expertly grilled bratwurst during an open air event like this.The location at
the corner of the service road was quite nice and we had a lot of exposure. Our
two 79s and one 81 on display had caught quite some attention from passers-by
during the day and we were informed by the friends that had stayed behind, that
they could have sold them several times. Fortunately, they resisted. Money isn’t
everything! During the whole time through Sunday, many people made a stop and
chatted. It seemed we were doing a lot of advertising for the CBX!
After lunch, we finished our trip through the swapmeet to make sure we had a
brief look at everything at least once, and no outstanding deal was overlooked. We also stopped at the VJMC booth and renewed our memberships. Considering the
contribution to the preservation of Vintage Japanese bikes and the excellent
magazine, $25.- well worth spending. Besides, hardly a more pleasant bunch of
people to talk to than Jim Townsend and his crew. Because of the unpleasant weather forecast, we decided to skip the trip to the
flat track races in Ashland in the evening and rather proceed to the overnight
quarters a little earlier, where we silenced our growling stomachs with
Saturday, several gentlemen from th ICOA, who were set-up in the Honda Pavillon
stopped by and said hello, among them Jeff Davis and Tim McDowell and Ian
Billingham who was visiting with him from the U.K. Together we ventured over to
the paddock area to have a look at the two CBX racer entries. One, from Tom
Marquard, was there the year before and had his base at the same spot. He told
us about some improvements to the engine that he had made since, in form of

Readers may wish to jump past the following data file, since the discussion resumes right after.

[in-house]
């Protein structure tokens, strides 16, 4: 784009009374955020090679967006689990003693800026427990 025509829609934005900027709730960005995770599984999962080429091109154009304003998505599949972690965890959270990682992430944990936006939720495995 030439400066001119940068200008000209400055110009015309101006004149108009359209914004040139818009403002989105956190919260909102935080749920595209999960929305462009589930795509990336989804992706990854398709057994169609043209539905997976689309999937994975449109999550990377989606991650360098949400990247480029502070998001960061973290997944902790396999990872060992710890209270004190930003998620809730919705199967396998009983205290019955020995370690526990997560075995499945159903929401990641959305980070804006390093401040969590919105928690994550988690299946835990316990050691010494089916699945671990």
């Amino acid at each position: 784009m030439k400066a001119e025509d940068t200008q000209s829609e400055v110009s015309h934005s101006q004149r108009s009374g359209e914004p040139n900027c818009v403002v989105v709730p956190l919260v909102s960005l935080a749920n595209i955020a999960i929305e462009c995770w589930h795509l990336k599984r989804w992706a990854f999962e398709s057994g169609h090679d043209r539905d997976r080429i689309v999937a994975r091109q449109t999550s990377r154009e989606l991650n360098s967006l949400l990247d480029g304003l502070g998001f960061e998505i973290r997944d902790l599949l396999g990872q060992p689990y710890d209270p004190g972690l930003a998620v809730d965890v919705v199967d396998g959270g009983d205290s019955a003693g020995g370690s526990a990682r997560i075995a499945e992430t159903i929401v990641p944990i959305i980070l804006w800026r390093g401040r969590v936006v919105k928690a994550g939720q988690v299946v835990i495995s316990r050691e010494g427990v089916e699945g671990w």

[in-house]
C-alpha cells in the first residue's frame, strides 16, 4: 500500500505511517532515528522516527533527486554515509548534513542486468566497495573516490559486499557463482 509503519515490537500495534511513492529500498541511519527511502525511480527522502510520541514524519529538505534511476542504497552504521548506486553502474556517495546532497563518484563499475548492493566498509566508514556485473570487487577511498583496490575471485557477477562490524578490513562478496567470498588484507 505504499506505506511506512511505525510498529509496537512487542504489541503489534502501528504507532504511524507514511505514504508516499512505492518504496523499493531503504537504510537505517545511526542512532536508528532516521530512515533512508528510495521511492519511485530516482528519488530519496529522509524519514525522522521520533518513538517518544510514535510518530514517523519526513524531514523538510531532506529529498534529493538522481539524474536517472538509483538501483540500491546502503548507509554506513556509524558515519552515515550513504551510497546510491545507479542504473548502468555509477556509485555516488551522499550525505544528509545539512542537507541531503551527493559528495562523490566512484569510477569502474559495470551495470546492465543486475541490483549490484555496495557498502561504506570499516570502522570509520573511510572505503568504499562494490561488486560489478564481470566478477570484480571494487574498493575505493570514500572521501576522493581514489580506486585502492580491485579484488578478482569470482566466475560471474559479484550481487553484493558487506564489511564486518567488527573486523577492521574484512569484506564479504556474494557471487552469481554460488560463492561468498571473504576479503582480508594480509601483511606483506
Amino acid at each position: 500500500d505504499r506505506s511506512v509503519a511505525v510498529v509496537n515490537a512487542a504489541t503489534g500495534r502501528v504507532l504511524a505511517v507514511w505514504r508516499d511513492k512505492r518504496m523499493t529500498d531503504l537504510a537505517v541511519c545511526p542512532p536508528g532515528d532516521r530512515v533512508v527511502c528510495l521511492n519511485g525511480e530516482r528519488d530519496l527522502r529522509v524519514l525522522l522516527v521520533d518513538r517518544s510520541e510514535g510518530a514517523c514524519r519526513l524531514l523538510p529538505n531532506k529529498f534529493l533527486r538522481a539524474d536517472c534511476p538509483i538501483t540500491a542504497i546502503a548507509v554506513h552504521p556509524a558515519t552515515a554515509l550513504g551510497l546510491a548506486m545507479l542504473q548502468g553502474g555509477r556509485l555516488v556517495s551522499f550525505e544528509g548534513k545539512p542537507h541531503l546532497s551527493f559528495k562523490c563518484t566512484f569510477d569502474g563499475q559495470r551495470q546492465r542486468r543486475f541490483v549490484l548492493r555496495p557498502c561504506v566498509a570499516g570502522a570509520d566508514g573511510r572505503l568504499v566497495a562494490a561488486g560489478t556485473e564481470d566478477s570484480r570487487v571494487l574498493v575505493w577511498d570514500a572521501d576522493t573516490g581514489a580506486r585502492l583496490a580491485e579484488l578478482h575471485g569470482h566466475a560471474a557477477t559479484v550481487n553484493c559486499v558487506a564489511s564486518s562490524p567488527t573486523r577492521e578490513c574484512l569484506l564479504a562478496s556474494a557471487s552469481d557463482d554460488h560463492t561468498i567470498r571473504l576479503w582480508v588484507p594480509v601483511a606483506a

Wiseco pistons and Fallicon rods. The other, a bike built by Tim’s was found in
pit No 22 and carried race no 36. Quite a nice bike with some interesting
detail. The mechanic fired it up and we listened to the Six making an aggressive
howl through the 6-1. After a longer chat we moved on and when we left, your
CBXWorld editors were presented with some nice T-shirts with “The Pleasure Of
Six” on the back. Thanks Tim’s!
After finishing off some inventory of bratwurst and leftover pizza for lunch, we
made a trip to the infield in the afternoon to see what was available at the
Manufacturer’s Midway, checked out the merchandise at all the vendors and
obtained the obligatory “event” T-shirt. Cindy tried on a Nolan flip-up and
liked it so much, she bought it. Thumbs up! We walked across the club parking
area to the auction tent and stopped at Y.T.Bui’s “NAKTC” Kawasaki Triple Club.
He was desolate, because all his display stuff, including the bikes, was locked
up in a trailer and the keys were with a guy who had been called on a job
related trip out of town. Bummer.
The auction tent had some interesting bikes set up awaiting the 5:00 p.m. event.
A 1991 BMW K1, a BMW RT Final Edition, a HD XR750, a clean early CB750K and
several other nice specimen of classic late 60’s, 70’s and 80’s motorcycles.
From there, we walked through the bike show field, which on Saturday featured
American and European bikes. On the other end of the show field, this year’s Featured Marque, Ducati, had
their museum display, aptly named “From 0 to 999”. And what a display that was.
Any true enthusiast’s pulse had to race looking at the 750 and 900 towershaft
SSes, Vintage Singles and full spec racers from a Supermono to the Testastretta
and the Moto GP Desmosedici. Bikes that you just don’t get an opportunity to see
Saturday culminated as every year in the - by now traditional - BBQ feast with
the AMA volunteers and field reps. The set-up this year provided comfortable
space and even ample protection from potentially inclement weather, which,
however, did not occur.
The party was a great one again. A delegation of the Vintage Gold Wing Club
showed up to top off the crowd, and both the Hamburger and Hot Dog grills were
sizzling to keep up with the demand. It always amazes me, how one single
interest can bring people of so many different walks of life together to enjoy
themselves and have so much in common.
Then, as always, Sunday was there much too fast. Number one priority for the
morning was, to get dsz1’s 79 CBX into the bike show. We had to hustle a little
as registration ended at 10:00 a.m. and the bike had to be there soon after. As